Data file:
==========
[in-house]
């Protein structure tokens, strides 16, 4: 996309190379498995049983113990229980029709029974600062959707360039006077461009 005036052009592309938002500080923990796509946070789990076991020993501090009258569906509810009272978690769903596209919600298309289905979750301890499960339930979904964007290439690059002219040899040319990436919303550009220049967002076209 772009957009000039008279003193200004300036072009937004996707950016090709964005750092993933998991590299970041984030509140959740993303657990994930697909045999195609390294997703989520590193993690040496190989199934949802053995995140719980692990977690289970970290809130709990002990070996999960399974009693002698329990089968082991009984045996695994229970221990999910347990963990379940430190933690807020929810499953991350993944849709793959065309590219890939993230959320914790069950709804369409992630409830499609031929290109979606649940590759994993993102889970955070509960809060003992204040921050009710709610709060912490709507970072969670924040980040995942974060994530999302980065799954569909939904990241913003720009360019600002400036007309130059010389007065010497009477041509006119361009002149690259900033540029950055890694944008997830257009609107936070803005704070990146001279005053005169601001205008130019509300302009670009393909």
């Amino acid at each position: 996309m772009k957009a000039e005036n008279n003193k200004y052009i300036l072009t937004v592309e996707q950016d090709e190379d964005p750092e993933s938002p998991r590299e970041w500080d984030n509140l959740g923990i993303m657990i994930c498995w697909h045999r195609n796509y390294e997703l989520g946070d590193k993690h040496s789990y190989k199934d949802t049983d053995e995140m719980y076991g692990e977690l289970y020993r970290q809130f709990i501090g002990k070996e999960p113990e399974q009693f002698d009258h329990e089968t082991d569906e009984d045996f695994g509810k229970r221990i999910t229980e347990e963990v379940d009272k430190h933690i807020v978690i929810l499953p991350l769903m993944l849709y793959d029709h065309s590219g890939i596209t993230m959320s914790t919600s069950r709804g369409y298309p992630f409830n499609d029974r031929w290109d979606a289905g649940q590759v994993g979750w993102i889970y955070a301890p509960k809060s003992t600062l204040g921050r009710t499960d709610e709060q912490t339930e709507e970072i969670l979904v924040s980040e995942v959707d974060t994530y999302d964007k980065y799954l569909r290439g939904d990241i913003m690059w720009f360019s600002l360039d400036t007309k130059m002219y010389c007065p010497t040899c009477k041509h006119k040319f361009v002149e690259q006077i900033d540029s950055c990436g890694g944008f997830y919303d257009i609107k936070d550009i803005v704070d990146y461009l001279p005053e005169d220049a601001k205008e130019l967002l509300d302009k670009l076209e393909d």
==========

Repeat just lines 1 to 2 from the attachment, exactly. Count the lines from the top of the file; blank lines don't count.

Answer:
[in-house]
């Protein structure tokens, strides 16, 4: 996309190379498995049983113990229980029709029974600062959707360039006077461009 005036052009592309938002500080923990796509946070789990076991020993501090009258569906509810009272978690769903596209919600298309289905979750301890499960339930979904964007290439690059002219040899040319990436919303550009220049967002076209 772009957009000039008279003193200004300036072009937004996707950016090709964005750092993933998991590299970041984030509140959740993303657990994930697909045999195609390294997703989520590193993690040496190989199934949802053995995140719980692990977690289970970290809130709990002990070996999960399974009693002698329990089968082991009984045996695994229970221990999910347990963990379940430190933690807020929810499953991350993944849709793959065309590219890939993230959320914790069950709804369409992630409830499609031929290109979606649940590759994993993102889970955070509960809060003992204040921050009710709610709060912490709507970072969670924040980040995942974060994530999302980065799954569909939904990241913003720009360019600002400036007309130059010389007065010497009477041509006119361009002149690259900033540029950055890694944008997830257009609107936070803005704070990146001279005053005169601001205008130019509300302009670009393909």